6. Flexible Schedule

As we mentioned above, and unlike the hospital work that most registered nurses do, many nurse practitioners work in settings other than a hospital. These settings offer more flexibility so you have more control over your schedule. This can be very beneficial for people with children and family members to care for, or for those who simply have other commitments outside of work or wish for a solid work-life balance.

7. Specialty Opportunities

Some people think you can only work in primary care or maybe in a hospital as a nurse practitioner, but that’s not true. Between 2008 and 2016, the number of nurse practitioners working in specialties increased by 22%. This can include ANY specialty, for example:

Family nurse practitioners (FNPs) have to pick a specialty early on in their education (like some medical doctors do). Therefore, they get a broad, holistic education that especially equips them to transition between specialties with ease. Plus, most clinics won’t require any extra training either.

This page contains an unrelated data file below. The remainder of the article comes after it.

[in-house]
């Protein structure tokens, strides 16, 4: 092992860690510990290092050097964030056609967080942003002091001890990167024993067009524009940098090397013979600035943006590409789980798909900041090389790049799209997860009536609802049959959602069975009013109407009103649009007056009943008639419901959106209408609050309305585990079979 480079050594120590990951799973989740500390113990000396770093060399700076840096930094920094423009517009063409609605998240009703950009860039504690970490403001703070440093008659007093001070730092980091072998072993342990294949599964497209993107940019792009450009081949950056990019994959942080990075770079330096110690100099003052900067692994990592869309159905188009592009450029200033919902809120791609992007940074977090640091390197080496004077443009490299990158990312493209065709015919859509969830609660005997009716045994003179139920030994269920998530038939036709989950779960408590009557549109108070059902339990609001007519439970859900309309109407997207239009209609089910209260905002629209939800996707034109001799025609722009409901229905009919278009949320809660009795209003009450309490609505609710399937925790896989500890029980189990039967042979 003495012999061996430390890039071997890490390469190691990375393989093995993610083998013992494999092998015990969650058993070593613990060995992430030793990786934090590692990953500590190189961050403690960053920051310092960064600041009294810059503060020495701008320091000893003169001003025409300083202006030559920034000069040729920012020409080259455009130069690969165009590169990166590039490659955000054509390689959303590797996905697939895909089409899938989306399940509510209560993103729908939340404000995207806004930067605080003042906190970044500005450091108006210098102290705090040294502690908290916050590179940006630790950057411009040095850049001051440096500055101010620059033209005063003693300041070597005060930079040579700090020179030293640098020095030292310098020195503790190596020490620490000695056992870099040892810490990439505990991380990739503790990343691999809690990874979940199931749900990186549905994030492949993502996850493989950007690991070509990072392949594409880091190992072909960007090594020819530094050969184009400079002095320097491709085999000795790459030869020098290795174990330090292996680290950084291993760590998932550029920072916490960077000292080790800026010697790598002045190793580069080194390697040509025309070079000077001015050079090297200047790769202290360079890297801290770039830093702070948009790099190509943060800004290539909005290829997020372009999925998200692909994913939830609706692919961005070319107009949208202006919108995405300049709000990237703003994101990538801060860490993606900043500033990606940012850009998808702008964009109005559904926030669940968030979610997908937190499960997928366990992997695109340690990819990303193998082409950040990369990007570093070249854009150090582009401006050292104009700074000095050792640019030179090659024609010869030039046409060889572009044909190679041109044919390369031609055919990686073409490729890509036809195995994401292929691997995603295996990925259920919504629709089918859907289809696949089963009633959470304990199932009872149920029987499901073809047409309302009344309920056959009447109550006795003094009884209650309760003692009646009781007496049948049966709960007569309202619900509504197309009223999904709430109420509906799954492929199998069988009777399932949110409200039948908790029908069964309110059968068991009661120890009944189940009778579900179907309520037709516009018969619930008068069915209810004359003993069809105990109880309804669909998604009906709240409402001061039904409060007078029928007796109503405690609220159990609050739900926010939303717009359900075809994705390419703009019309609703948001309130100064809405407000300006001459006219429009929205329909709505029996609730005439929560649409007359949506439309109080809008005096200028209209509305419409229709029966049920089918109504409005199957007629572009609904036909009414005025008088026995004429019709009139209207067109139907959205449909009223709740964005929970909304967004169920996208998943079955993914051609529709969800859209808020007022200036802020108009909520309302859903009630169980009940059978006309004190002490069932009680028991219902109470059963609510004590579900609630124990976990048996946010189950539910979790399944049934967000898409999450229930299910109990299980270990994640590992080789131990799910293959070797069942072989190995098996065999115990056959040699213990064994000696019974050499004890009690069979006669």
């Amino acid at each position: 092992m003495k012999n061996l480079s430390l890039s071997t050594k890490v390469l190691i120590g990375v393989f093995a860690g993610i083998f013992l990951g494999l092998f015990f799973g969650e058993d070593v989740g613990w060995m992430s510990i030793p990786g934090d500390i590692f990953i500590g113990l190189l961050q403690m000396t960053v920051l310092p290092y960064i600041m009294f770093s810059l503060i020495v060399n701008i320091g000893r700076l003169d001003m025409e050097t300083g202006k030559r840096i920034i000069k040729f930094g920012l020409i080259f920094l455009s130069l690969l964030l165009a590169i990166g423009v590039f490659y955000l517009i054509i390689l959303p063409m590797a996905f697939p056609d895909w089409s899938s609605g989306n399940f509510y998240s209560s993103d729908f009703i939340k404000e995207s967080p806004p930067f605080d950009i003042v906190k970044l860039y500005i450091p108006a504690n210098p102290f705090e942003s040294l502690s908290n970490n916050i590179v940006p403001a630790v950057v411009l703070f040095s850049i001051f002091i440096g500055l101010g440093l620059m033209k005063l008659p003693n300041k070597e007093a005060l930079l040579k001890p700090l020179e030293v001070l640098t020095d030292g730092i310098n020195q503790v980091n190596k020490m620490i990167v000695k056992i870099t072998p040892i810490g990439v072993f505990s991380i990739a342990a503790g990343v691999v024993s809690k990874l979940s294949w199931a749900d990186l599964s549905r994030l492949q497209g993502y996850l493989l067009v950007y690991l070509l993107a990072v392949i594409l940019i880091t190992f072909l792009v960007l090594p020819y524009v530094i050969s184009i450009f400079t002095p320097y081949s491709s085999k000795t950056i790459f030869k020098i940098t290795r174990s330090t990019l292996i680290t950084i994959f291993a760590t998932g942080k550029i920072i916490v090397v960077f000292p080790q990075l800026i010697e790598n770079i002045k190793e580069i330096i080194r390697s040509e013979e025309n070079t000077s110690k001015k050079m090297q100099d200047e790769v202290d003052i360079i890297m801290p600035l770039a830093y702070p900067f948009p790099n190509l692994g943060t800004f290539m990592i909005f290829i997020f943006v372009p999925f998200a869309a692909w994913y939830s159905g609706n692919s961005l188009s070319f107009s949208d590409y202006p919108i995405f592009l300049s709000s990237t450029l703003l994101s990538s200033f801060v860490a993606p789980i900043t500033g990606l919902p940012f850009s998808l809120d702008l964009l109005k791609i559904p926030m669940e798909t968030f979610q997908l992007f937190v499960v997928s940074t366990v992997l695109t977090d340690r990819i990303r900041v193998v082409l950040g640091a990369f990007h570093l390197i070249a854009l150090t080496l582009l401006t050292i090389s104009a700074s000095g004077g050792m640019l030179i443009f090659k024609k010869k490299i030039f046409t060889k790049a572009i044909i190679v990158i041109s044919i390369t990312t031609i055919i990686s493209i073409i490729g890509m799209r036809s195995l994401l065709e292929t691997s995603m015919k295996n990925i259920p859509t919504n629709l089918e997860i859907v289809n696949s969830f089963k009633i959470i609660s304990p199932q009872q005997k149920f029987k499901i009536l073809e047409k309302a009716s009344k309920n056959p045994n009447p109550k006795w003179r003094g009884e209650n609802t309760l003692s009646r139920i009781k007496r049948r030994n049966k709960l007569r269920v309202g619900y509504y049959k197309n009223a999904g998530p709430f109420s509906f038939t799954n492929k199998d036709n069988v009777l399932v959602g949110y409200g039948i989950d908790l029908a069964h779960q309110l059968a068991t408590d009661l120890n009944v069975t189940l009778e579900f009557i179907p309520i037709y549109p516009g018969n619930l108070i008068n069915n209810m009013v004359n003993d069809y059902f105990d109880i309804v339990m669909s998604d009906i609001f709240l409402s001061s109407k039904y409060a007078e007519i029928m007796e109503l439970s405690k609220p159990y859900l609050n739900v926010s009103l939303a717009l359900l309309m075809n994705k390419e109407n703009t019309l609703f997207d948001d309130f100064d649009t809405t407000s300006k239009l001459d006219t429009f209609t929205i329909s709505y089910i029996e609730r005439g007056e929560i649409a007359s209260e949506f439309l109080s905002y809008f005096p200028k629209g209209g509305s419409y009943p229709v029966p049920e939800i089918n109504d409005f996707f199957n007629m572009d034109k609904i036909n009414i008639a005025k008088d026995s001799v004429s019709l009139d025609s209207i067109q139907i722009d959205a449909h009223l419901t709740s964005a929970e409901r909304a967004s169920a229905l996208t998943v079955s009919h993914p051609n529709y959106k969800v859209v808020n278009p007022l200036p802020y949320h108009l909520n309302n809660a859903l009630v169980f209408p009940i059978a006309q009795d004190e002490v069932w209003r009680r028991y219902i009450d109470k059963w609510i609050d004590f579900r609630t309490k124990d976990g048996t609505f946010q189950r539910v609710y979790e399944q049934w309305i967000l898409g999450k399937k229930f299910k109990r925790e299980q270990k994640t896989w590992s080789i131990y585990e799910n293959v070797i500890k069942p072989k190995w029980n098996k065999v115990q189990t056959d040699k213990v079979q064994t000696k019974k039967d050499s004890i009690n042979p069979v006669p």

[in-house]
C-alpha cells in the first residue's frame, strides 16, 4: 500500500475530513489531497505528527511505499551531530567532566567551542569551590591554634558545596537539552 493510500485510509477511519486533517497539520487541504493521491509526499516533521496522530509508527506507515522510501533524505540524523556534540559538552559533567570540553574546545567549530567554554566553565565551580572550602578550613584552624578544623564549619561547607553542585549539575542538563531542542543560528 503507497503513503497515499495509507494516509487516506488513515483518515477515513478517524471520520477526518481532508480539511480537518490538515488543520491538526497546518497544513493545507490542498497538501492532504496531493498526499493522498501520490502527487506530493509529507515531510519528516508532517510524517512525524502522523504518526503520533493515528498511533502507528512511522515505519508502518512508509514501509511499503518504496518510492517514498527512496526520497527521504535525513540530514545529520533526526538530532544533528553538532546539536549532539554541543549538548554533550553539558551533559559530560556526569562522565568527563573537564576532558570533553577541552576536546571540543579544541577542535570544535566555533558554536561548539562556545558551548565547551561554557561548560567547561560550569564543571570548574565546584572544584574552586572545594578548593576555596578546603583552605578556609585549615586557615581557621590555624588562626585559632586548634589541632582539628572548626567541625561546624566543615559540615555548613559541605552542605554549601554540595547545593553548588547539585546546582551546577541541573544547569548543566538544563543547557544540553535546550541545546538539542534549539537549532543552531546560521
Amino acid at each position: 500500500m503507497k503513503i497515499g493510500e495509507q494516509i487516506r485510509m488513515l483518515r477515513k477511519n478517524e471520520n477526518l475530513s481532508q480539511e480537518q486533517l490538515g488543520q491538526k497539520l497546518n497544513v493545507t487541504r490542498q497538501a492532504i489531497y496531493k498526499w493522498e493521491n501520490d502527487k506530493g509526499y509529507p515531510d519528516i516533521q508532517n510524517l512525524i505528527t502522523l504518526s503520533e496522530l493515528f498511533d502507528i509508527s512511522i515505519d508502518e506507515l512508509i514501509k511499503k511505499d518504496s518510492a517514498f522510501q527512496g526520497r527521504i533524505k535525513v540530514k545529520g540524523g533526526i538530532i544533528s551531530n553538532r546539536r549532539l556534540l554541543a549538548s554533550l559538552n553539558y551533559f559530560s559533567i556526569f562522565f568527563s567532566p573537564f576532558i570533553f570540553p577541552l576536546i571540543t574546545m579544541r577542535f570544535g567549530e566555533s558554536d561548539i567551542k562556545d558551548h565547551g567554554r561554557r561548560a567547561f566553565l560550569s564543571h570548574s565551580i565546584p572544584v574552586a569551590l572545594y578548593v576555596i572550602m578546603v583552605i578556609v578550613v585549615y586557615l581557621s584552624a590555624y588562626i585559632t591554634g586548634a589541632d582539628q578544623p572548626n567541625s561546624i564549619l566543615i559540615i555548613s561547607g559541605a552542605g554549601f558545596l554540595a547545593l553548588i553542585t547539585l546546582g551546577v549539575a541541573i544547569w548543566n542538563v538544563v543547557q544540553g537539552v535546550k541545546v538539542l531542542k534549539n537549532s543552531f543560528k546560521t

8. Setting Opportunities

Nurse practitioners work with a variety of patients, including newborns, the elderly, well and chronically diseased adults, pregnant people, and everything in between. Because of this training, nurse practitioners are prepared to work anywhere, not just in primary care. Other settings that nurse practitioners can work in include:

  • Hospitals
  • Specialty clinics
  • Urgent cares
  • Research facilities
  • Universities and other academic settings
  • Home care agencies
  • Telehealth agencies

… and more!

9. Salary

Merritt Hawkins, a prominent healthcare consulting firm, found the average nurse practitioner salary increased by five percent in 2017 to $123,000 (from $ 117,000 in 2016). As of 2022, the average salary of a nurse practitioner has risen to almost $140,000 with the highest salary being $180,000. The average salary in the U.S. is just $52,000, making an NP’s salary extremely competitive and therefore, a large career benefit.